All Fact Sheets
Armillaria root rot, sometimes called shoestring root rot, is caused by various species of the fungus Armillaria. Susceptible plants include most deciduous and coniferous species.
Leaf scorch, sometimes called marginal leaf burn, describes the death of tissue along the edge of the leaf. This symptom develops when sufficient water does not reach the leaf margin cells.
Many mature trees, including elms, oak, tulip poplar, and maple, exhibit large light or dark vertical streaks on their trunks resulting from slimy liquid oozing out of crack or wounds and running down the bark. This is called 'slime flux'.
The fungus Plowrightia morbosa (Apiosporina) causes the formation of dark brown to black, long, swollen galls or knots on the branches of most types of cultivated plums, prunes and cherries.
The fungus Botryosphaeria can cause a branch dieback on horsechestnut, redbud, dogwood, beech, walnut, tulip poplar, sweetgum, crabapple, pine, oak, rhododendron, azalea, rose, willow, elm, yew, and many other woody ornamentals.
Localized areas of dead bark and underlying wood on twigs, branches and trunks are called cankers.
London plane and sycamore trees are susceptible to a fungus, Ceratocystis fimbriata f. sp. platani, that is lethal. The living cells of the wood in the phloem, cambium and sapwood are invaded quickly soon after a fresh wound exposes those cells.
Cedar-apple rust and closely related diseases, cedar-quince, cedar-hawthorn, and Japanese apple rusts are caused by fungi belonging to the genus Gymnosporangium.
Crown gall is caused by bacteria belonging to the genus and species Agrobacterium tumefaciens. This bacterium can infect a wide range of herbaceous and woody plants.
Blue and Norway spruces are susceptible to a branch killing disease caused by the fungus Cytospora kunzei.
Root death is an important cause of poor plant health in woody plants. When roots are killed, the plant is not able to take up sufficient water or nutrients to support the development of branches, leaves, flowers, or fruit.
The fungus Eutypella parasitica kills the growing layer of cells under the bark, the cambium, and causes a pronounced bulge of callus to develop around the infected area of red, sugar, silver, Norway, and other maples.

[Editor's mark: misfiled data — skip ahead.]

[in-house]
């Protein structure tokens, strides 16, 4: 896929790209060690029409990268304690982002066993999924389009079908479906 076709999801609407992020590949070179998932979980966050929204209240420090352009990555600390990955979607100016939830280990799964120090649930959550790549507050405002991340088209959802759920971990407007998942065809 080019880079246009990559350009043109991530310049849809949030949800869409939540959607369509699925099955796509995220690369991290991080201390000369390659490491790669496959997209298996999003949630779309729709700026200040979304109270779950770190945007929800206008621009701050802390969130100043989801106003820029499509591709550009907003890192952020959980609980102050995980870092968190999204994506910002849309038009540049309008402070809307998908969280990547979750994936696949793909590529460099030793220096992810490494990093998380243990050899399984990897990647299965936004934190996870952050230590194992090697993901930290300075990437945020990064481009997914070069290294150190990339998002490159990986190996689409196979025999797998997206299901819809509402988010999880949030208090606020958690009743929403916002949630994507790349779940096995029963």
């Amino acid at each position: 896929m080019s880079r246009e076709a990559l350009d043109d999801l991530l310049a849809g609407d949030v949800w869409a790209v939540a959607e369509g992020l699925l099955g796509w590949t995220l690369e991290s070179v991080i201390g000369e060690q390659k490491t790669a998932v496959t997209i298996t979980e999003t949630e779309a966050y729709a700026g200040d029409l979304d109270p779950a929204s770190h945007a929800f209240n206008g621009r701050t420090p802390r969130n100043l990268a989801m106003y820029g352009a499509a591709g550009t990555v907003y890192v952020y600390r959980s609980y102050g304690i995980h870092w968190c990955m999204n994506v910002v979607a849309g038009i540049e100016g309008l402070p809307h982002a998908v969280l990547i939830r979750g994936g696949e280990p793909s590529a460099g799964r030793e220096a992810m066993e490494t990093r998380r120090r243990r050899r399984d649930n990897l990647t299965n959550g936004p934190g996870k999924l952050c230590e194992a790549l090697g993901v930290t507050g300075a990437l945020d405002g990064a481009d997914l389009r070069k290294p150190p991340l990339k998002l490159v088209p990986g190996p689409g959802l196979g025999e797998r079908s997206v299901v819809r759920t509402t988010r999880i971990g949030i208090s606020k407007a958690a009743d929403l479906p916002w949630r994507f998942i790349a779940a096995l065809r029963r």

Fire blight is a disease caused by the bacterium Erwinia amylovora. This bacterium can attack more than 75 species of trees and shrubs including apple, pear, quince, mountain ash, crabapple, hawthorn, cotoneaster, serviceberry, and pyracantha.
Most plant diseases cause a loss of yield or damage the aesthetic qualities of the infected plant. Certain diseases of trees, however, weaken their structure and create a hazardous situation where property damage or serious bodily injury could result from falling limbs or the toppling of the entire tree.
Some devastating pathogens in woody ornamentals are moved from plant to plant or 'vectored' by insects.
A tree presents a hazard if a defective part poses a high risk, upon its structural failure, to cause personal injury or property damage.
Junipers (Juniperus sp.), also known as red cedars are susceptible to a disease that results in the death of twig tips.
The fungus Nectria invades wood damaged by freezing, hail, animals and insects.
Nematodes are soil-dwelling non-segmented roundworms, usually less than 0.5 mm (0.02 in.) long.
Oak leaf blister, caused by the fungus Taphrina caerulescens, occurs on most species of oaks.
Oak wilt occurs west of the Susquehanna River in Pennsylvania.
Fungus-like organisms belonging to the genus Phytophthora are soil- or plant-borne and all are plant pathogens.
Plum pox is a serious disease of Prunus species caused by a virus.
The bacterium Pseudomonas syringae, is an opportunistic pathogen that can attack a wide variety of woody plants especially when they are damaged by frost or injured in some way.
A common disease of roses called black spot is caused by the fungus Diplocarpon rosae. This fungus readily attacks young expanding leaves and young canes.
The scheduling of effective disease management measures is not a simple task nor can it be standardized. The activities of the organisms that cause plant diseases are not governed by the clock or the calendar. Their activity is influenced by temperature, relative humidity, soil moisture and other highly changeable environmental factors.
Austrian, Scots, ponderosa, mugho, red and other 2 and 3-needled pines are susceptible to the killing of shoot tips and branches caused by the fungus Diplodia pinea (formerly Sphaeropsis sapinea).
Most deciduous trees and many shrubs are susceptible to a disease called Verticillium wilt caused by the fungus Verticillium. Conifers do not appear to be susceptible.
Selecting annuals and perennials for placement in the landscape as well as monitoring them for diseases and planning appropriate disease management strategies can be simplified if the key plants are known and if the key pathogens on those plants can be identified.
Note the black fruiting structures on the curved part of this tip.